Television's "American Idol" is, of course, famous partly for its comically inept performances.
But in the 1950s, the fans of two talent shows on local TV were treated to some moments that were more bizarre than anything "Idol" has shown.
That's because the programs -- "Hollywood Opportunity" and "Rocket to Stardom" -- were live. And the performances they aired, no matter how weird, couldn't be edited.
Take the time an actor pulled a gun on the audience during his angry monologue on "Hollywood Opportunity" -- a rant, ironically enough, about how Hollywood wasn't giving him an opportunity to earn a living.
One of the witnesses was Stan Chambers, the commercial announcer of the KTLA-TV Channel 5 show.
Yes, that Stan Chambers, the newsman who is now in his 63rd year at KTLA.
In his memoir, "News at Ten," Chambers recalled that the audience gasped when the out-of-work thespian produced the firearm. Backstage, the reaction was no different.
"He didn't do that at the audition!" director Jack Parker shouted.
"Let's play it cool," a cameraman said as the actor waved the gun menacingly.
Someone suggested dropping the curtain, but Chambers pointed out that the actor might fire through it and hit someone in the audience.
"Or he could turn and try to hit us," a stage manager said.
Suddenly, the actor muttered, "There comes a time when you realize it is the end."
He jammed the gun into his stomach. A shot was fired. He fell and lay motionless on the stage.
After a few moments, he got to his feet, brushed himself off and exited, toy pistol in hand.
The audience responded with what Chambers called "nervous applause."
The contestant's name is lost to history, but the judges awarded him no prize that night.
In 1955, two years after "Hollywood Opportunity" went off the air, Oldsmobile dealer Bob Yeakel began broadcasting an amateur talent show from his showroom on Wilshire Boulevard.
He called it "Rocket to Stardom" because a rocket was the company symbol at the dawn of the Space Age.
The show became so popular that it ran more than 18 hours, from Saturday afternoon to Sunday afternoon. In an unusual arrangement, one half of the show appeared on KHJ-TV Channel 9, the other half on KTTV-TV Channel 11. "The talent on the show, to understate it, is not exactly good, but apparently this makes little difference, and a considerable amount of goodwill results," Billboard magazine wrote in 1956.
Goodwill could translate into good business. Yeakel estimated that 60% of his sales were related to the show, and he became the biggest Olds dealer in Southern California. He died in 1960 when his small plane crashed on the San Bernardino Freeway.
Despite what Billboard said, some of the contestants were talented. One was Duane Eddy, who would become a recording star known as the "King of Twangy Guitar."
Then there was the Fairfax High senior who won a singing competition in 1957.
His name: Phil Spector. The future record producer, who is now in prison for the murder of actress Lana Clarkson, appeared in a duo that sang a romantic ballad, "In the Still of the Night."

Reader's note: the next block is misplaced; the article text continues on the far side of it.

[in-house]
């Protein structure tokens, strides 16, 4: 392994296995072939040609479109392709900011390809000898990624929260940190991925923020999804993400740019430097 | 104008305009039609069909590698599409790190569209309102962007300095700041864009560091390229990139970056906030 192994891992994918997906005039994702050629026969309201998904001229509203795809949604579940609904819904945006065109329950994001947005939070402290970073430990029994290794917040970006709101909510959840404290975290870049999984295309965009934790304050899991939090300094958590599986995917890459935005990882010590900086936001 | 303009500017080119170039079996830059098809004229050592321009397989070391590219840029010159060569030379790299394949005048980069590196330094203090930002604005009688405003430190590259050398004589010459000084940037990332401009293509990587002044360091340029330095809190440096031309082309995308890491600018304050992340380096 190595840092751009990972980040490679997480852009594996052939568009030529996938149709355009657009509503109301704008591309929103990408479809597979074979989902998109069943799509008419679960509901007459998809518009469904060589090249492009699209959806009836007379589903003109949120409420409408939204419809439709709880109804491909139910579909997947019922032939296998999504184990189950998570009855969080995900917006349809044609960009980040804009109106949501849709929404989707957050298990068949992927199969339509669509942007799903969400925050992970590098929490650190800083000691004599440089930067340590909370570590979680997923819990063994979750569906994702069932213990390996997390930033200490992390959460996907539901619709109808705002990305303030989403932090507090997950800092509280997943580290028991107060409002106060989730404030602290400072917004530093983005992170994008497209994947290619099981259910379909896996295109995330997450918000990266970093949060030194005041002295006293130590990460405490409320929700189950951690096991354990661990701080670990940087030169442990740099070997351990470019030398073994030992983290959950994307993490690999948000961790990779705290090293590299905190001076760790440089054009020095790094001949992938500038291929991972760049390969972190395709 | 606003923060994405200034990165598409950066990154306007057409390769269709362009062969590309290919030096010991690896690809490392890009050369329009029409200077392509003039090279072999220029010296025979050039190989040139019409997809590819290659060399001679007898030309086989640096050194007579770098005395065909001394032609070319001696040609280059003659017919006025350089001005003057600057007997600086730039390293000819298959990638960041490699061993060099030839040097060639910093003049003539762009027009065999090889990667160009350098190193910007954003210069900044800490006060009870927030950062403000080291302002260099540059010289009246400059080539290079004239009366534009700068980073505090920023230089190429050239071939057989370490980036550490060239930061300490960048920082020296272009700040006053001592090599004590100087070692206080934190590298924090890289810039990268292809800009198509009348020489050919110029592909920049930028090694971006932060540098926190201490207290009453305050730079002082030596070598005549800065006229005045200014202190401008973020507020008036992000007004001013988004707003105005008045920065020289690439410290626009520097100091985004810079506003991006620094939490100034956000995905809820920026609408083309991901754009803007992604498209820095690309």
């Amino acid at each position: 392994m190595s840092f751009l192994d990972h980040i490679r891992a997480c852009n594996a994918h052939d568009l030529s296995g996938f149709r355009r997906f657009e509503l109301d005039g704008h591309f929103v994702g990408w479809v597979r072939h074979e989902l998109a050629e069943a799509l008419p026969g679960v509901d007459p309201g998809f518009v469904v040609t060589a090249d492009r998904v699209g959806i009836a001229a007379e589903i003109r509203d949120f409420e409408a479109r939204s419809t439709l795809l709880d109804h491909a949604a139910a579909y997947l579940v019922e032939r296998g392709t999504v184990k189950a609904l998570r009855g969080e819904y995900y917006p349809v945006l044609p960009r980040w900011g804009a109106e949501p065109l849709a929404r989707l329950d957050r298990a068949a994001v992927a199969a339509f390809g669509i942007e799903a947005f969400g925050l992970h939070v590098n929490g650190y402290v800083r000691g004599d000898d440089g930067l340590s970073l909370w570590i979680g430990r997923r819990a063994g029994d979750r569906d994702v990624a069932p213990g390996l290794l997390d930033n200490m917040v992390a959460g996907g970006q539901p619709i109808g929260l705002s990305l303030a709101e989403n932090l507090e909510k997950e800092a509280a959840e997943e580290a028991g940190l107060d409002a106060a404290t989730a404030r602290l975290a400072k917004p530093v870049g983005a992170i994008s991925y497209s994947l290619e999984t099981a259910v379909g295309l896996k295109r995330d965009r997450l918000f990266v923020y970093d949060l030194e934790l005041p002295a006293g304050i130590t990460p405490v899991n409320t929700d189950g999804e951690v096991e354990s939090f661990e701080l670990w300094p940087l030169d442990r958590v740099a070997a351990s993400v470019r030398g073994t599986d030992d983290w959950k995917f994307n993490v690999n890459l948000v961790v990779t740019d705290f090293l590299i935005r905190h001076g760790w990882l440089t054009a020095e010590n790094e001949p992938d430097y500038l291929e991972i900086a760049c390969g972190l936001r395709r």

Perhaps the most memorable of all performances on "Rocket to Stardom" was the one by comic Lenny Bruce, who passed himself off to producers as a bad singer named Herb. Bruce's pal Jack Sheldon was introduced as his trumpet-playing accompanist.
Bruce biographer Albert Goldman wrote that Bruce had "a maniacal speed-freak's grin on his face" that night and was "all decked out in an absolutely incredible zoot suit that must have come out of the attic of some aging Lockheed worker who last donned its vast lapels and pagoda shoulders in 1944."
The two pranksters launched into a rendition of "Lonesome Road," Bruce wailing off key and Sheldon playing just as badly.
"Look, Mac," Bruce snapped at Sheldon in the middle of the song, "can't you get my key?"
When host Betty Yeakel, the owner's sister, tried to intervene, Bruce yelled for her to get off the stage.
"Look down, look down that lonesome road," Bruce rasped, more out of tune than before.
The host, finally realizing it was a put-on, asked Bruce and Sheldon to leave, but they refused. So ushers were summoned.
"The spectacle concluded," Goldman wrote, "with Lenny and Jack racing up the aisle of the studio screaming, 'H.J. Caruso is innocent!' "
(Caruso, a car dealer, was then on trial for -- and later convicted of -- grand theft and forgery.)
Actually, Bruce let the producers off easy that night. The comic, who died of a drug overdose in 1966 at the age of 40, was arrested several times during his career for uttering obscenities onstage.
But he kept his act clean on "Rocket to Stardom."
It's just too bad that he came along a couple of generations too early for a chance to respond to the nasty jibes of Simon Cowell, the "Idol" judge.
Of course, Bruce's retorts would have never survived the censors on network TV.